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Special House Election Will Decide Next Legislator Representing Bexar County

Joey Palacios
Texas Public Radio
Political signs hang on the fence of Somerset High School; one of the only early voting locations in House District 118.

Early voting has been extremely light in the race to elect a new representative for Bexar County’s House District 118.  Six candidates are vying to succeed Rep. Joe Farias who’s vacating his seat early.

In the first 8 days of early voting just over 2 percent of Bexar County registered voters have gone to the polls.

House District 118 makes up the south and east portions of the county where nearly three-quarters of the residents are Hispanic. 

Farias, a democrat, has represented the area in the Texas House since first being elected in 2006. There will be a little longer than a year left in his term. Joint Base San Antonio - Randolph is located in District 118, and Farias,  a Vietnam veteran, hopes his successor will continue his commitment to  defend military needs.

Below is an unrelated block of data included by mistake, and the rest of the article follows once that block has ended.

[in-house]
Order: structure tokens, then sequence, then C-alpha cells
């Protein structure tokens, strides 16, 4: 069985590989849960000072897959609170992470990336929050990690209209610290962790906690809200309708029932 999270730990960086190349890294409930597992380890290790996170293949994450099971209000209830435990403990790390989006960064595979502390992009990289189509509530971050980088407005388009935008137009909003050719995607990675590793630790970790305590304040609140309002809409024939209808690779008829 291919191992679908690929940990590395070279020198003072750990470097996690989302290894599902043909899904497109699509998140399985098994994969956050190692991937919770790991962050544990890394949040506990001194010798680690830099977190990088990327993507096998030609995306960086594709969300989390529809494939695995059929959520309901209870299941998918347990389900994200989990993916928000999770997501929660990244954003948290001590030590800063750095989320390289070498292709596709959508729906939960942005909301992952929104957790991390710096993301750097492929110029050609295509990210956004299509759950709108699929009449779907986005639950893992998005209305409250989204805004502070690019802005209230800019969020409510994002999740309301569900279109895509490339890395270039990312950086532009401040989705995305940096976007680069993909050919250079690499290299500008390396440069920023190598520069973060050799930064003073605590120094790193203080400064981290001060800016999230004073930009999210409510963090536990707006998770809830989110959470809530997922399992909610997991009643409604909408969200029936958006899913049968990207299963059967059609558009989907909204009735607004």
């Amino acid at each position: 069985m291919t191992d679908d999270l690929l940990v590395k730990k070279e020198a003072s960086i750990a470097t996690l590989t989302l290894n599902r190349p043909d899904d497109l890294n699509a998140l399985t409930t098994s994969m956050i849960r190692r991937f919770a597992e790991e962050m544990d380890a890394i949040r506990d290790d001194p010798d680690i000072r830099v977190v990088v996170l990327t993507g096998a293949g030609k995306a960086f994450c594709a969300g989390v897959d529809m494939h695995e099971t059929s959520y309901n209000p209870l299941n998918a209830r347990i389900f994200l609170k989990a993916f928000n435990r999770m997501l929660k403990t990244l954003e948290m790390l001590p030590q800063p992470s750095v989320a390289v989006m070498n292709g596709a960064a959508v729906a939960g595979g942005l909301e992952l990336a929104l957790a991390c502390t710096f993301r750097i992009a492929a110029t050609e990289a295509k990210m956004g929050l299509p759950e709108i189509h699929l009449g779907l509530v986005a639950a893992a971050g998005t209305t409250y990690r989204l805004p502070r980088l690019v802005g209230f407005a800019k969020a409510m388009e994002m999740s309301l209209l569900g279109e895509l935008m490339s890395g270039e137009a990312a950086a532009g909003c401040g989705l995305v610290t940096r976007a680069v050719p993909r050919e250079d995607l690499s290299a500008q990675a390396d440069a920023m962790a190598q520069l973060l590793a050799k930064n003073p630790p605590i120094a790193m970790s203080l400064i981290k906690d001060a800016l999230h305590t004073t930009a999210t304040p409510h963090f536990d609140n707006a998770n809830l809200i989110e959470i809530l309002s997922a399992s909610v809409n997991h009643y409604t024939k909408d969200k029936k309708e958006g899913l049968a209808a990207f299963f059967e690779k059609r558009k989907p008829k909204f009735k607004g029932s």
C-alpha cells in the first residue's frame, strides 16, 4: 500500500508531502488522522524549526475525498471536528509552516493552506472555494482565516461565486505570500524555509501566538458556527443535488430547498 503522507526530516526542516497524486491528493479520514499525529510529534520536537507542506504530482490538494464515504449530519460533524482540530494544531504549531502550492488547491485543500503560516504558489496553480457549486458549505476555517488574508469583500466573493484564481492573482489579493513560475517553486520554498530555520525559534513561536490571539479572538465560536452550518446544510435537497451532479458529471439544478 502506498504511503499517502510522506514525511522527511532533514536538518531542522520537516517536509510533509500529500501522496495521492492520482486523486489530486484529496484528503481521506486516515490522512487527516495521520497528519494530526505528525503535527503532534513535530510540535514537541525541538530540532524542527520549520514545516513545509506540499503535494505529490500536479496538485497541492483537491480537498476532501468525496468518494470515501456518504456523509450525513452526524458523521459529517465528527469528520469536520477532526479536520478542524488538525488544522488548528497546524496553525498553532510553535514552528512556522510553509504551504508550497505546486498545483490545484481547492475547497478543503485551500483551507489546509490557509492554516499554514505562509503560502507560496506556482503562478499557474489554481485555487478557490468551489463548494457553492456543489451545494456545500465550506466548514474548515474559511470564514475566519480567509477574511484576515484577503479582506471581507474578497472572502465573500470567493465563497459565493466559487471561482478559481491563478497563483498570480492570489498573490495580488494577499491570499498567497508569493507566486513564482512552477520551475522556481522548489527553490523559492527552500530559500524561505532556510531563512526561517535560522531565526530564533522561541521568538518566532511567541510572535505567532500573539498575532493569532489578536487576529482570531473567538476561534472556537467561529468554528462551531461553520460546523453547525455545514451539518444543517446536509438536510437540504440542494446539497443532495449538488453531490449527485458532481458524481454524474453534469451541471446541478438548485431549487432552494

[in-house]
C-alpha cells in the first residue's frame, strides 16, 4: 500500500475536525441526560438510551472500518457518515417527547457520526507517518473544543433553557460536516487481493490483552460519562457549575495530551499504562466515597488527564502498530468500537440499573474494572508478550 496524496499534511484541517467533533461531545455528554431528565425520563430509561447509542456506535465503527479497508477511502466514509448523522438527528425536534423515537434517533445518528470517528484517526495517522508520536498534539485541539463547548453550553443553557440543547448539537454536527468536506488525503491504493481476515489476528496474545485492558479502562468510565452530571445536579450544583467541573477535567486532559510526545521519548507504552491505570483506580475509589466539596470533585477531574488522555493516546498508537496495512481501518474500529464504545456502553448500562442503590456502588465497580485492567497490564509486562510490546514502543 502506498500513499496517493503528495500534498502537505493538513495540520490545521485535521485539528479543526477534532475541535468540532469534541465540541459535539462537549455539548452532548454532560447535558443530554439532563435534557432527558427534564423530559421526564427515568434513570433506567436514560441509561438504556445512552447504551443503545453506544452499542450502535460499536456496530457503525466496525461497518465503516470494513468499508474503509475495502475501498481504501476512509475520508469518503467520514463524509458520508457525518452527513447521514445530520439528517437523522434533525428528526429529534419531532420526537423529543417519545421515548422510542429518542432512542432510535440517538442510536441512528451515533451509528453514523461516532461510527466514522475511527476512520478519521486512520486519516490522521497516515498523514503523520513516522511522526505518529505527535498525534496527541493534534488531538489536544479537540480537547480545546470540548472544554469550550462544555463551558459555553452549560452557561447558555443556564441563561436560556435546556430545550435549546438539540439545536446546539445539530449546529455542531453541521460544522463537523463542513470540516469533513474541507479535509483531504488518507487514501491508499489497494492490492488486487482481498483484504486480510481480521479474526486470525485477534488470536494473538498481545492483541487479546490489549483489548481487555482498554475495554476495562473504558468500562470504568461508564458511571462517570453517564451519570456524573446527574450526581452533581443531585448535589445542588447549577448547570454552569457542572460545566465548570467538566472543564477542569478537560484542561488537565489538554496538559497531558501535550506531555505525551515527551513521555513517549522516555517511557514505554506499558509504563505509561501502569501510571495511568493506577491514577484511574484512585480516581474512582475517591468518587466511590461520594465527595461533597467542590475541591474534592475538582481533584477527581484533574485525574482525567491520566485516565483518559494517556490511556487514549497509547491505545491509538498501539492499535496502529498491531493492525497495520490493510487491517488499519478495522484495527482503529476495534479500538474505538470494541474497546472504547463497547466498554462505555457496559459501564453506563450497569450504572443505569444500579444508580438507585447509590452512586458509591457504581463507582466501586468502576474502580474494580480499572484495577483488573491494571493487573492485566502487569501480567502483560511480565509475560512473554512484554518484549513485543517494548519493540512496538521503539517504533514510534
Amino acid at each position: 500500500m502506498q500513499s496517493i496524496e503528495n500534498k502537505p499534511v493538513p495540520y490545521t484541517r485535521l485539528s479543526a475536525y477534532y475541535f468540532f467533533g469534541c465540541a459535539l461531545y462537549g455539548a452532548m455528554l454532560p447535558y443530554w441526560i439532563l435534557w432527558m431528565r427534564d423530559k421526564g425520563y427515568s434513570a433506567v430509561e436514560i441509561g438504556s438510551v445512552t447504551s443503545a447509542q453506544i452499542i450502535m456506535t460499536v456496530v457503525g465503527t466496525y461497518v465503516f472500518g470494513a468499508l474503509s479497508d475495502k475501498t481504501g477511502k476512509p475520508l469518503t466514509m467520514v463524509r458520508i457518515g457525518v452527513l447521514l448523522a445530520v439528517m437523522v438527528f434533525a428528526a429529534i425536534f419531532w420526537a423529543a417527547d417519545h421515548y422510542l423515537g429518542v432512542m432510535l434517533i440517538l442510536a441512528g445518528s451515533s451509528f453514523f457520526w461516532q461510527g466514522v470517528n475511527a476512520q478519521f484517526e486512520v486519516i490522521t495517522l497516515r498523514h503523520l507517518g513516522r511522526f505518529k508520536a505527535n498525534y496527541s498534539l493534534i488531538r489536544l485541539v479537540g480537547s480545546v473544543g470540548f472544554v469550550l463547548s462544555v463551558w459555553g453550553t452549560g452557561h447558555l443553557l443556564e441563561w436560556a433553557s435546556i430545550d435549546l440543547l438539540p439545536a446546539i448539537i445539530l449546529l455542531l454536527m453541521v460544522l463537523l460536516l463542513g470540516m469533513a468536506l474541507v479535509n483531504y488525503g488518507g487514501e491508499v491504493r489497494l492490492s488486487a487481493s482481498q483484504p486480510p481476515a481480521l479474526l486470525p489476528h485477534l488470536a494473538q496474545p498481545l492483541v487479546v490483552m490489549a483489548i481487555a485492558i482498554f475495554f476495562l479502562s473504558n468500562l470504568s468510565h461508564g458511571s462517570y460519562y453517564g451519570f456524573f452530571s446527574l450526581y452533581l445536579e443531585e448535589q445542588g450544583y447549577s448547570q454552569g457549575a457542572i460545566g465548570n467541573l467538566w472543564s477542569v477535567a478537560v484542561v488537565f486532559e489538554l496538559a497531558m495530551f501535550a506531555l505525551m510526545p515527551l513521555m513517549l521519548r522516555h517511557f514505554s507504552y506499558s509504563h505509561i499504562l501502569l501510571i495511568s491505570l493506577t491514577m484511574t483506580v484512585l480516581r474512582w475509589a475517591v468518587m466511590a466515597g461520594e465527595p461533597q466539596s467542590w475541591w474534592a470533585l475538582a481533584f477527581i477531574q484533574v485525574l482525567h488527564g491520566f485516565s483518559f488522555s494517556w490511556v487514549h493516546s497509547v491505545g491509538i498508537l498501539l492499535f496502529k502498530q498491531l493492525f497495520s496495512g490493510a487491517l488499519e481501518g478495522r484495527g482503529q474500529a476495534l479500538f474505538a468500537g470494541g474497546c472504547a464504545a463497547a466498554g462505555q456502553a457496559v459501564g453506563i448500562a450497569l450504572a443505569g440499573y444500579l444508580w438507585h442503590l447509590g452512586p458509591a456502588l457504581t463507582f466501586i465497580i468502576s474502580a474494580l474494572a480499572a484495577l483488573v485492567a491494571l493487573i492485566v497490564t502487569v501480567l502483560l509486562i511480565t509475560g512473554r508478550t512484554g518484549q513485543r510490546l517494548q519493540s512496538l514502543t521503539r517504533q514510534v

This year Farias played a big role in killing legislation that would have gutted the Hazelwood Act, the state’s college-tuition reimbursement program for veterans and their families.

“What the bill did is gut the whole thing and really hurt the children of veterans,” he said.

Farias would also like to see the next district representative continue a fight he didn’t win — stricter regulation of payday lenders.

“I think they take advantage of people in my community and in other communities like mine. And to be able to take someone and take their money, and ... get $800 on a $300 loan, that’s just not right,” he said.

Three democrats and three republicans are vying to complete Farias’ term. 

Among democrats is his son Gabe Farias who is president of the Westside Chamber of Commerce. Former Harlandale school board member Anthony Alcoser, and incumbent Harlendale board member Thomas Uresti, also want the job.

Republicans on the ballot include former marine and retired Army Col. Robert A. Casias, former firefighter and technology business owner John Lujan, and Michael Holdman, an owner of three small businesses.

If no one receives more than 50 percent of the vote next Tuesday, the top two vote-getters will compete in a runoff.